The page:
Blog for Rural America

The Center for Rural Affairs, a private, non-profit organization, is working to strengthen small businesses, family farms and ranches, and rural communities. Permission to reprint items from this web log is hereby granted, on the condition that clear credit is given to the original source of the material. If the blog provides information for a story, please let us know by sending an email to johnc@cfra.org.

Tuesday, October 25, 2005

Unconventional Wisdom

Unconventional Wisdom

By John Crabtree, johnc@cfra.org

Some say that “conventional wisdom” tells us that economic decline in rural communities is somehow inevitable, a product of inexorable forces of…something, but that part never quite makes sense to me.

Economic decline in rural communities is not an inevitable phenomenon. There is no “invisible economic hand” at the throat of rural America. The economic decline experienced by many rural communities is a result, in the largest part, of public policies – choices, made by people, which can be changed by people, if we have the courage and determination to do so.

In the small Southwest Nebraska town of Stratton, Terry and Chrissy Latta have built a growing business where some might have told them not to bother. The Lattas have courageously demonstrated that there is economic opportunity in rural Nebraska communities.

In 2002 the Lattas established Final Touch Auto Body in Stratton and have seen steady business growth since. The business start-up was assisted by the Center for Rural Affairs’ Rural Enterprise Assistance Program, McCook National Bank of Stratton, and Southwest Nebraska Community Betterment Corporation. Unconventional? Yes, and a good thing for Stratton.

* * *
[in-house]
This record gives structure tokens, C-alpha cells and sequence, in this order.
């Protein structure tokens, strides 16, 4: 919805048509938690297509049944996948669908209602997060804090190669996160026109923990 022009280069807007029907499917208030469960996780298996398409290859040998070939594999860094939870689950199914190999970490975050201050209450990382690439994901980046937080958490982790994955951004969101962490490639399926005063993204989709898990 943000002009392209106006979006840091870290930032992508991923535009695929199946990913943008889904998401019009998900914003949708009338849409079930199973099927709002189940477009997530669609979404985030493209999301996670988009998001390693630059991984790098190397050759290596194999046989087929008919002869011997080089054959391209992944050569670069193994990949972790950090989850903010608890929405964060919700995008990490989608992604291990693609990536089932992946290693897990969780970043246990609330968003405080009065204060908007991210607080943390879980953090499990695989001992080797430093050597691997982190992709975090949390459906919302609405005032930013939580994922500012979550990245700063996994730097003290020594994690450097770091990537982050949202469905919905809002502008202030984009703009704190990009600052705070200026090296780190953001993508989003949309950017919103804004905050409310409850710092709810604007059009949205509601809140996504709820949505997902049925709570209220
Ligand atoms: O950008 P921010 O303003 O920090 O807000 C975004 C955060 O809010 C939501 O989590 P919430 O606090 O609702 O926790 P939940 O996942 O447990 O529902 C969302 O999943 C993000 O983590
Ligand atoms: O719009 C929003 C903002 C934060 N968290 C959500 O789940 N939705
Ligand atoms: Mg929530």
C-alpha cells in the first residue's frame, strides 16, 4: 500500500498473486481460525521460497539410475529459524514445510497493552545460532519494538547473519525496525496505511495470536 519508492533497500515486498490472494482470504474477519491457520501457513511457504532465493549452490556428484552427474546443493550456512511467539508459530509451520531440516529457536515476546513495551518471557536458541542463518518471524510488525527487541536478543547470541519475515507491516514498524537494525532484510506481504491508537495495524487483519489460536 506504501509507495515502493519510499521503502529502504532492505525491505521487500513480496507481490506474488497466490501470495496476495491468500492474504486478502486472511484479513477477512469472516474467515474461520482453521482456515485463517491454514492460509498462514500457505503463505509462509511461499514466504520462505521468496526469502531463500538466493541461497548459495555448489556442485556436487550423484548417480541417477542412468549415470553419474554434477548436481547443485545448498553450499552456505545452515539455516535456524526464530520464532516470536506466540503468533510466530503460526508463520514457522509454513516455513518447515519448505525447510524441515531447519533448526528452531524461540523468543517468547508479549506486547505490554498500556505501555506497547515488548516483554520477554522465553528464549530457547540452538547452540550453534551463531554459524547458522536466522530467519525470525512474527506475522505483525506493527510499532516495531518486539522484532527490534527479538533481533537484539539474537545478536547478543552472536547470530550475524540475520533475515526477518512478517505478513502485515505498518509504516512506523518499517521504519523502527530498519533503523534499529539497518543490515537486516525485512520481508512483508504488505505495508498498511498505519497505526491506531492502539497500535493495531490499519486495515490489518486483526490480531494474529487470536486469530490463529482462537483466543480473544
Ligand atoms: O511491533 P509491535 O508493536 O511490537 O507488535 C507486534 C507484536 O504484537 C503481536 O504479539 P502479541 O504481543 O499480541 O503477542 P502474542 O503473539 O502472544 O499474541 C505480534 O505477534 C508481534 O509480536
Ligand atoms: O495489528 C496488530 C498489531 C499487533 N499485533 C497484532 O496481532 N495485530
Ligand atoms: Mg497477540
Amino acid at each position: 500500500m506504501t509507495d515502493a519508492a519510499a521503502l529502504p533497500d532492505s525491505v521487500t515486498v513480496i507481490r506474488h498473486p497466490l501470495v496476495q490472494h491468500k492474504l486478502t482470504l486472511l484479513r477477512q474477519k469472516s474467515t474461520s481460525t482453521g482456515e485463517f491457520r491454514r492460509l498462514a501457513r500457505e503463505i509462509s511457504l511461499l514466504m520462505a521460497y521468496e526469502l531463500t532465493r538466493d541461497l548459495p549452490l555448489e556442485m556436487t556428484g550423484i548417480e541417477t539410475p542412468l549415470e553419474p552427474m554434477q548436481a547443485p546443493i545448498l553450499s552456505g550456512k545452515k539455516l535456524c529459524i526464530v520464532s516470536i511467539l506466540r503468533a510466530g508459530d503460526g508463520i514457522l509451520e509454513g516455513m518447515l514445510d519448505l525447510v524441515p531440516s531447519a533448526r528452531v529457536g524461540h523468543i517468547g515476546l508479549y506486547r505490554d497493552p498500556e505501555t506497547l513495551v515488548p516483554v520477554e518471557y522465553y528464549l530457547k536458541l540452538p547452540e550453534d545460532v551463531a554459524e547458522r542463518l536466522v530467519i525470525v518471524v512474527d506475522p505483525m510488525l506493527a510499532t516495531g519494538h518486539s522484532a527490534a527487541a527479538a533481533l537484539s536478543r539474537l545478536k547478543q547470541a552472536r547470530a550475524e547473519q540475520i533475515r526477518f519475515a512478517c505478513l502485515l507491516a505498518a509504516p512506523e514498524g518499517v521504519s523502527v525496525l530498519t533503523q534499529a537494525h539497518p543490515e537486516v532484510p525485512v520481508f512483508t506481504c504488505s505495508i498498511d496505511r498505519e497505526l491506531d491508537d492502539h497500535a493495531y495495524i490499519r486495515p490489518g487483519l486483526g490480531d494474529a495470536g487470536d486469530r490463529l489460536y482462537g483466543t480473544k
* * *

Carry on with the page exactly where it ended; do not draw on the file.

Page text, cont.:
The Center for Rural Affairs has found that in the most rural farm-dependent counties the majority of new job creation results from non-farm proprietorships – people creating their own job by starting a small business, like the Lattas. And rural microenterprise development and rural entrepreneurship are increasingly becoming a force in rural economic development.

Sheffield, Iowa is not Lyons, Nebraska (both are towns where I have lived), and compared to Seattle or Chicago, both are quite “unconventional.” But both would benefit from public policies that support and invest in rural economic development focused on small business and microenterprise development. Both would benefit from public policies that support and build on the assets already found in those communities. And all of rural America would benefit from more of such “unconventional” thinking.

post a question or comment here or contact John Crabtree, johnc@cfra.org

Center for Rural Affairs
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2 Comments:

  • At 7:23 PM, Anonymous Anonymous said…

    Some unconventional thinking would be good in a lot of places. North Dakota could use some. All economic development is around here is giving tax money to call centers that pay low wages and close up shop as soon as the subsidies dry up.

     
  • At 2:05 AM, Anonymous Anonymous said…

    The small, rural town that I lived in until recently spent hundreds of thousands of dollars on boondoggle after boondoggle and never created a job. Then they hired a guy that focused on small businesses and we actually had somethings happening, then they got rid of him so they could go back to the old way.

     

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